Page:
The most likely charge for blockading Faslane is Breach of the Peace1. This is a Common Law offence, which means it's not in any Act of Parliament but instead is defined by previous court judgments. While these judgments go back hundreds of years, there have been several recently which are the "leading judgments", that is, the modern definition. They all involve activists accused of blockading - the main two both involve actions at Faslane!
Note that the comments below on the cases are from activists with some experience of the Scottish legal system, especially in relation to blockading Faslane, but are not from lawyers.
This judgment is from 2001. It was a pre-trial legal appeal from a Faslane case, taken on the basis that the definition of Breach of the Peace in Scots Law was so broad and vague that it couldn't comply with the European Convention on Human Rights. While this appeal was technically rejected, in doing so the High Court narrowed the definition somewhat. This is in many ways the defining case for Breach of the Peace these days - although the judgment in Jones v Carnegie would take precedence over this, Smith v Donnelly is a much fuller, more detailed description of Breach of the Peace.
Smith v Donnelly says that
what is required to constitute the crime is conduct severe enough to cause alarm to ordinary people and threaten serious disturbance to the community. They said that
something substantially greater than mere irritation is involved and that what is required is
conduct which does present as genuinely alarming and disturbing, in its context, to any reasonable person. At first glance, we clearly should be acquitted on this basis, but Helensburgh District Court, at least, will usually convict none the less.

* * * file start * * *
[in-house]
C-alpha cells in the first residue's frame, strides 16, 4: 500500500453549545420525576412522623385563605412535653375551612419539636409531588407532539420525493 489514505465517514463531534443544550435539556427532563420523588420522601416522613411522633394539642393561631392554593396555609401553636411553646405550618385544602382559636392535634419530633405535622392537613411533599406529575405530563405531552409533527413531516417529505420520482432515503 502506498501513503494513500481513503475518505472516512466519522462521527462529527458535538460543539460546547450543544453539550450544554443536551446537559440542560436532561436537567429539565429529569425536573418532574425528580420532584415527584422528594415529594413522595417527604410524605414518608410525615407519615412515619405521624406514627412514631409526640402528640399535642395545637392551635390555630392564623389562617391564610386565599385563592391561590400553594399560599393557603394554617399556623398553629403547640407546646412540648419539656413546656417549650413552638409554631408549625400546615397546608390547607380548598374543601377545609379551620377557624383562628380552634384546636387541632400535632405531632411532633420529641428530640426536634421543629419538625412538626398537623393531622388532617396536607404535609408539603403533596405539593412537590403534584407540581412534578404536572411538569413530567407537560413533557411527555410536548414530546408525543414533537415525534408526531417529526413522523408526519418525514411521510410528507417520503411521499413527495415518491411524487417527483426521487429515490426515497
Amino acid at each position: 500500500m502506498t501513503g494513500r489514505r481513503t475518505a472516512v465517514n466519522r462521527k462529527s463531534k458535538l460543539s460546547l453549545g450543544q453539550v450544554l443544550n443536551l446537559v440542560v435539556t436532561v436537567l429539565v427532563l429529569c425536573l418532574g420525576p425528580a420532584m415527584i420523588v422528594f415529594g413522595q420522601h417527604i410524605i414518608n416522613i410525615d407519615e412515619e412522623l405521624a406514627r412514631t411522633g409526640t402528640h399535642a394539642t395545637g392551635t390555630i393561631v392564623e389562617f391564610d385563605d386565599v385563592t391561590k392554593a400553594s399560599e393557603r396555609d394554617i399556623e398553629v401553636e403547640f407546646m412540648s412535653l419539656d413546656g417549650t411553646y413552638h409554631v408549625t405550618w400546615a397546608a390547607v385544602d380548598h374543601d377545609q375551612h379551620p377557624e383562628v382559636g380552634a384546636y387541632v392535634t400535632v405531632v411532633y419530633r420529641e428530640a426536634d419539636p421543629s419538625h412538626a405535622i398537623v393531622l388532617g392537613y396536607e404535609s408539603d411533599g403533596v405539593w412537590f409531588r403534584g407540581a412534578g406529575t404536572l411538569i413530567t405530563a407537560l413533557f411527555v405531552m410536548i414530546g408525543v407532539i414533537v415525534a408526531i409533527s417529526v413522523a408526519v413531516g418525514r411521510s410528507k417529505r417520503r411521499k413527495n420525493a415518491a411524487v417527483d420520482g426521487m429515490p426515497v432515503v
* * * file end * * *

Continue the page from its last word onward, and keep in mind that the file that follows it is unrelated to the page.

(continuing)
The court did say, in Smith v Donnelly, that it wasn't essential that there was evidence that anyone was actually alarmed, but that if there wasn't such evidence then the conduct must have been
flagrant and goes on to say that
'Flagrant' is a strong word and the use of that word points to a standard of conduct which would be alarming or seriously disturbing to any reasonable person in the particular circumstances.
The full judgment is available here.
This was a case where five separate appeals, from a range of cases, were combined and heard in front of a panel of five High Court Judges (instead of the usual three2) in order to review the law on Breach of the Peace.
Two of the five cases involved blockades of Faslane and Coulport while a third was of an anti-nuclear activist who had interrupted the Scottish Parliament. The other two cases were unrelated.
Despite the fact that this was meant to be a review of the law on Breach of the Peace, the Court in fact did little more than look at each of the five cases separately and pronounce of whether their appeals should be upheld or dismissed. In many ways it is a much less comprehensive review than Smith v Donnelly was and primarily seems to reinforce the judgment from that case.
However, each of the three appeals by anti-nuclear activists was dismissed and there are some relevant comments in there to certain lines of defence.
The full judgment can be found here.
This was an appeal by the Crown against the acquittal of a number of people for blockading a military supply company in Glasgow during the G8. They were acquitted on a No Case to Answer submission on the basis that their conduct had not been sufficiently "Flagrant". The appeal was dismissed (i.e. the acquittal was upheld).
The judgment in this appeal was only given on 6 October 2006 so it is too early to tell what, if any, effect this will have in Helensburgh District Court.
The full judgment can be found here.
Those who know any English law should be aware that "Breach of the Peace" in Scottish law is completely separate and different from the concept called "Breach of the Peace" in English law. [Back]
Usually, the High Court is bound by it's own previous decisions. However, a larger panel of judges can overrule a smaller panel. [Back]